UK Govt’s ‘fans’ policy’ irks Premier League



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UK back with fans update Sept. 2020 Image: MJR Group Ltd./Coliseum

The Premier League recently expressed its “concern” at the decisions taken by the UK Government to restrict, and potentially put back, the planned program for the return of fans to football stadia. The football league has apprised the UK Government that more than £100m (€107.9m/$127.9m) is lost to the sport across the leagues for each month played out sans spectators.

The new season of Premier League started on September 12th, 2020, and will end on May 23rd, 2021. All matches will be a closed door affair with the planned return of fans in October. The return of fans in October does not seem a likely scenario as UK sees rise in coronavirus cases again.

The Premier League, often referred to as the English Premier League or the EPL outside England, is the top level of the English football league system. Contested by 20 clubs, it operates on a system of promotion and relegation with the English Football League.

The Premier League has spoken out after the Government announced that pilot sporting events held in England this month will be limited to 1,000 spectators with UK witnessing resurgence in COVID-19 cases which still has the world in its fatal grip.

The change came into effect recently and applies to all remaining test events planned for September. A number of successful pilots have already been held across football, rugby union, cricket and snooker.

A decision on whether fans can return to stadia on a wider basis from October 1st is also set to be made by the Government. October has previously been outlined as a potential return date for a limited number of fans to come back to venues across the board. But, with COVID-19 once again coming back to haunt UK, supporters by the horde may not be allowed.

The Premier League has now written to the Government, highlighting its concerns and stating its belief that measures are already in place that would allow for the safe return of fans.

The League said in a statement, “With test events now capped at 1,000 supporters, we believe they will not provide any opportunity to properly test and evaluate measures designed to maximize fan safety. Therefore, Premier League clubs will defer holding test events until a sufficient number of fans are allowed back to enable thorough trials to take place.”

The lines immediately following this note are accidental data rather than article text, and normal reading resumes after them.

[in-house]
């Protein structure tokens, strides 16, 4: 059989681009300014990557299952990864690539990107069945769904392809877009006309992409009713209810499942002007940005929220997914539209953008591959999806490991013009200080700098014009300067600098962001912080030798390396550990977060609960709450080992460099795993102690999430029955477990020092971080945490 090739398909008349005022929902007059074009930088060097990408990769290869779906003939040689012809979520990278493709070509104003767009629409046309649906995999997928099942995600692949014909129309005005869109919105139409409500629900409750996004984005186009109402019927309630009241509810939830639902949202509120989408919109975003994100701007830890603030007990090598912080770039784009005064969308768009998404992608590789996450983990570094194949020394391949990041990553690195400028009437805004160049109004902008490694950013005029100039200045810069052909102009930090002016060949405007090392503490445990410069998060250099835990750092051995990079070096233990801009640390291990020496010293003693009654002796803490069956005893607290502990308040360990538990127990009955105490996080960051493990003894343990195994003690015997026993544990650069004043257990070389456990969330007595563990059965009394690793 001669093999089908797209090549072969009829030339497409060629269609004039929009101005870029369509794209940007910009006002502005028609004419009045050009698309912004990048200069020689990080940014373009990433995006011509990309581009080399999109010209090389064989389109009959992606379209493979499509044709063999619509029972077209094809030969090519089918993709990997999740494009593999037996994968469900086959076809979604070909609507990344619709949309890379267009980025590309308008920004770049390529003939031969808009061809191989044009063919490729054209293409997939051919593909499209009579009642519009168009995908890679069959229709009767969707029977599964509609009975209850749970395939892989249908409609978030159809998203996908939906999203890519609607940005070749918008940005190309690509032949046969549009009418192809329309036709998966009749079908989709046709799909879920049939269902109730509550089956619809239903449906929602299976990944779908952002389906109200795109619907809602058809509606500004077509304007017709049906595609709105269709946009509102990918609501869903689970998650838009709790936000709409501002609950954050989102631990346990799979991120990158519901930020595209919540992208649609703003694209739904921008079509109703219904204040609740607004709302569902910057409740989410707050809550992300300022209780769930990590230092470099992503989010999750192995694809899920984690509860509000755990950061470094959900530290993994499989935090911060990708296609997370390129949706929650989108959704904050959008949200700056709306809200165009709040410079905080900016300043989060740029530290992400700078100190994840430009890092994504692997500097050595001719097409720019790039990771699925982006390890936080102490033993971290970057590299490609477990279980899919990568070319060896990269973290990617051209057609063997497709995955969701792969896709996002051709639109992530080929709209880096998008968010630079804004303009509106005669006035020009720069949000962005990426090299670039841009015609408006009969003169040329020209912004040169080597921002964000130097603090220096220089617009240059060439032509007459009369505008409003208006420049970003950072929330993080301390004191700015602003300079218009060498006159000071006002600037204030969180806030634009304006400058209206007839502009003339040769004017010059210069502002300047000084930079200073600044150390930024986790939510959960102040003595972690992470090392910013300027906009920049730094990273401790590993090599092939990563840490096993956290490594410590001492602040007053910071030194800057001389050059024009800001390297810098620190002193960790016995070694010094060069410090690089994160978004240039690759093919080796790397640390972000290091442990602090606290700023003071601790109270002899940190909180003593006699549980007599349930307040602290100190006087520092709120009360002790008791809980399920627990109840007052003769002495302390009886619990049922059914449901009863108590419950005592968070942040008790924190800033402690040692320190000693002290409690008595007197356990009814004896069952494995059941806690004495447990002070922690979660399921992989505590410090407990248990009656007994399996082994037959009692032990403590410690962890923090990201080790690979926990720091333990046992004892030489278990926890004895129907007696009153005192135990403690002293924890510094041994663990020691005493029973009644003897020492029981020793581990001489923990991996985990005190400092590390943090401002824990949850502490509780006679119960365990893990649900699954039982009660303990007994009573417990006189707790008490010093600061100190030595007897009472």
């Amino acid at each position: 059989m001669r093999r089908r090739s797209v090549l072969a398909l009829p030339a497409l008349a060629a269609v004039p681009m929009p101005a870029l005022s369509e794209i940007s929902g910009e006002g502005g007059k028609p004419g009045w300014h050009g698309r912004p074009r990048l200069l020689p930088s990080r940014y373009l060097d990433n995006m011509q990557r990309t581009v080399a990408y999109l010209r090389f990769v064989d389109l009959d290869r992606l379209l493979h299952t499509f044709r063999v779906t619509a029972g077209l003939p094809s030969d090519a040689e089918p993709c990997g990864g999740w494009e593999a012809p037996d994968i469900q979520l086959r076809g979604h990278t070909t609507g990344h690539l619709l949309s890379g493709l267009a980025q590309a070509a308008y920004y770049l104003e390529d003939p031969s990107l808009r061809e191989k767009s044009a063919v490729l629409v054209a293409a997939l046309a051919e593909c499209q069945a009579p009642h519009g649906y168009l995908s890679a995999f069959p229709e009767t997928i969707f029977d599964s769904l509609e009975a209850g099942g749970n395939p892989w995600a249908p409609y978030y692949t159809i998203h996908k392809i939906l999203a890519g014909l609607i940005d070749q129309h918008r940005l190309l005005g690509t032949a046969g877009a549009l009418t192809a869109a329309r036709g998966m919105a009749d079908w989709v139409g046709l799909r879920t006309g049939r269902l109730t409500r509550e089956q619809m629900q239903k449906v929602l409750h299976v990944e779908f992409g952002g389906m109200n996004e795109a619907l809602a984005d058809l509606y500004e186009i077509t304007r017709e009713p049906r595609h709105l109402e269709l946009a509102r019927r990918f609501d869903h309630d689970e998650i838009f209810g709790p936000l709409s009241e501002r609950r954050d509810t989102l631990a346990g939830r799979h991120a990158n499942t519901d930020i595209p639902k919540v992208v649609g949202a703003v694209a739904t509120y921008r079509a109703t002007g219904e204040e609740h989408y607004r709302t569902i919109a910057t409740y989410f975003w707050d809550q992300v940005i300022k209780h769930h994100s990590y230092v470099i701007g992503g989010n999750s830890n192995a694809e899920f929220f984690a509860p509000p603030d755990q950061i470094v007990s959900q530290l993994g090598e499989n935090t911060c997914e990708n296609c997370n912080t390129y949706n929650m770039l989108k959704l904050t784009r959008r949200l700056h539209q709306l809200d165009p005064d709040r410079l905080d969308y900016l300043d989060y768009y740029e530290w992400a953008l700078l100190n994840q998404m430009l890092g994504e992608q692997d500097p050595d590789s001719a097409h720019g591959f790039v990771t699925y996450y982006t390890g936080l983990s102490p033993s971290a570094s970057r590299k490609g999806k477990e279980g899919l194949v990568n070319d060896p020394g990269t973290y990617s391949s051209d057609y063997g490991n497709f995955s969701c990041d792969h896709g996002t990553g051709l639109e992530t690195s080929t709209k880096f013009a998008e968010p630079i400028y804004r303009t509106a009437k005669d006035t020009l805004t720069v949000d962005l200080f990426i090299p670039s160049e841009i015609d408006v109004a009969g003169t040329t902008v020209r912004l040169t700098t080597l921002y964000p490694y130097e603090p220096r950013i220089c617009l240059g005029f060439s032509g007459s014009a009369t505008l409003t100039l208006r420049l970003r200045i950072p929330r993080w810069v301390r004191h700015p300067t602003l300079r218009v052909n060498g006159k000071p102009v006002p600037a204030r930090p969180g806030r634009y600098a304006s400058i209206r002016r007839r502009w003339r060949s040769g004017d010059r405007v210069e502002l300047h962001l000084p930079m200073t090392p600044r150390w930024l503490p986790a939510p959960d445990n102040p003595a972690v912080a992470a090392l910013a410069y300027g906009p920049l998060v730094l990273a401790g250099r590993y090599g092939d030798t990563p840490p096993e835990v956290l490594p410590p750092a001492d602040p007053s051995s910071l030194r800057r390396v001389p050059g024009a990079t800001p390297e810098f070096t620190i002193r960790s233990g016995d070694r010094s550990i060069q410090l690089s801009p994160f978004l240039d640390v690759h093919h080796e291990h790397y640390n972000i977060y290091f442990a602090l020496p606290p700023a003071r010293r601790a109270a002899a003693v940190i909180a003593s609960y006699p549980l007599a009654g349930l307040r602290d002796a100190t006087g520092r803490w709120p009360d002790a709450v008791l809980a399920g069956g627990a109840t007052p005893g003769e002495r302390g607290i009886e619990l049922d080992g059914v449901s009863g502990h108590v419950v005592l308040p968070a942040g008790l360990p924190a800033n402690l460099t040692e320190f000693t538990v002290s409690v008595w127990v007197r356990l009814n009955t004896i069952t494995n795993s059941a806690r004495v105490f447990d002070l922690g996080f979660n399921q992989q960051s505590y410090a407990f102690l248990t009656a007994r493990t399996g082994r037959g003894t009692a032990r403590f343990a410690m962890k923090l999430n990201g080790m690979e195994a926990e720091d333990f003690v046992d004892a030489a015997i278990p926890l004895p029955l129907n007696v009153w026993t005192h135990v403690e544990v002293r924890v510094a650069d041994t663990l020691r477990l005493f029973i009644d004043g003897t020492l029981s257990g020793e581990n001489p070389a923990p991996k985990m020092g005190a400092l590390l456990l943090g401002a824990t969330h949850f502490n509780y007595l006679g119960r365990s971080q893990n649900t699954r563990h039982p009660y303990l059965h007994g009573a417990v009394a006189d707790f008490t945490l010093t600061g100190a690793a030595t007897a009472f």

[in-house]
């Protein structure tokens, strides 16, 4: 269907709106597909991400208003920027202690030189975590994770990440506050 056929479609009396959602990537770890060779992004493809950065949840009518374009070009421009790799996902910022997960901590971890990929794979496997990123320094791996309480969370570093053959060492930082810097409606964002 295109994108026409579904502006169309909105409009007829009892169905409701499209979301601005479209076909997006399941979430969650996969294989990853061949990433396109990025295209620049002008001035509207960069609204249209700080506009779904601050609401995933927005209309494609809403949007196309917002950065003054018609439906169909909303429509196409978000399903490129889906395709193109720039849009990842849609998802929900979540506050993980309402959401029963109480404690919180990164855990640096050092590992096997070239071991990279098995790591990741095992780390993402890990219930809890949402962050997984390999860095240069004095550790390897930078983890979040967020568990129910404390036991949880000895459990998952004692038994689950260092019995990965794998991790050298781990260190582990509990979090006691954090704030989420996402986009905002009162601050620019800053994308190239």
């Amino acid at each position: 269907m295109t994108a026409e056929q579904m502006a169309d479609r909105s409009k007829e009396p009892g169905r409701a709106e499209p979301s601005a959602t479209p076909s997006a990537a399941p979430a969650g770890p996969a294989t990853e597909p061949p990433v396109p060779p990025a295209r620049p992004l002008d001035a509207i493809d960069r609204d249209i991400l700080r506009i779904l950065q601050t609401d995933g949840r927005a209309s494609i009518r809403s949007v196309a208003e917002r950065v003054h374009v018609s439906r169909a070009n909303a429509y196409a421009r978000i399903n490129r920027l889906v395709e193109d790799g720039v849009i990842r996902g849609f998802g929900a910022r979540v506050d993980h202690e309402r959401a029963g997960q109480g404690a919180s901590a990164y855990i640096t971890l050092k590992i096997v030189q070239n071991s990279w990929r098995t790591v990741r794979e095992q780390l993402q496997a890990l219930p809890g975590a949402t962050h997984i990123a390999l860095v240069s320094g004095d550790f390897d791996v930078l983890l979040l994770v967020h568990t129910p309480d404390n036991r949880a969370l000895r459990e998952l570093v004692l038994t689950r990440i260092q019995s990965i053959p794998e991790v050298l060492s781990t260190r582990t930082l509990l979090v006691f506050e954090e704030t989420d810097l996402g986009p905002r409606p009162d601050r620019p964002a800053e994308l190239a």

The League added, “At 1,000 supporters, not only would there be little to learn from a test event, but each match would be heavily loss-making. For each month of the season without fans, more than £100m is lost to football across the leagues, with consequent damage to the local and national economy. It also harms the employment prospects of more than 100,000 people whose jobs depend on matchday activities.”

“Our clubs have already prepared test events and can offer larger scale trials to prove it is possible to produce bio-secure, safe environments, as was proved through the successful delivery of Project Restart. The Premier League recognizes the ambition of the Government’s Operation Moonshot and will support the project’s objectives to get fans back into stadiums. However, we believe measures are already available which would allow the safe return of fans and should also be activated now,” the statement added.

“As the Government begins its review of the October 1 date for the return of spectators to sport, the Premier League asks that the high safety standards which can be achieved by our clubs are fully taken into account before any decision is taken and that sport is not left behind other industries,” the statement concluded.

A number of pilot events are scheduled for the remainder of September. Football events include Non-League Finals Day at Wembley Stadium on September 27th.

Earlier this week, Premier League Chief Executive Richard Masters said that it is “absolutely critical” for fans to return to the stadium fold as soon as possible, claiming that an absence of supporters could cost clubs as much as £700m over the course of the 2020-21 seasons.

Masters revealed before mediapersons that disruption at the end of the 2019-20 season cost clubs more than £250m.

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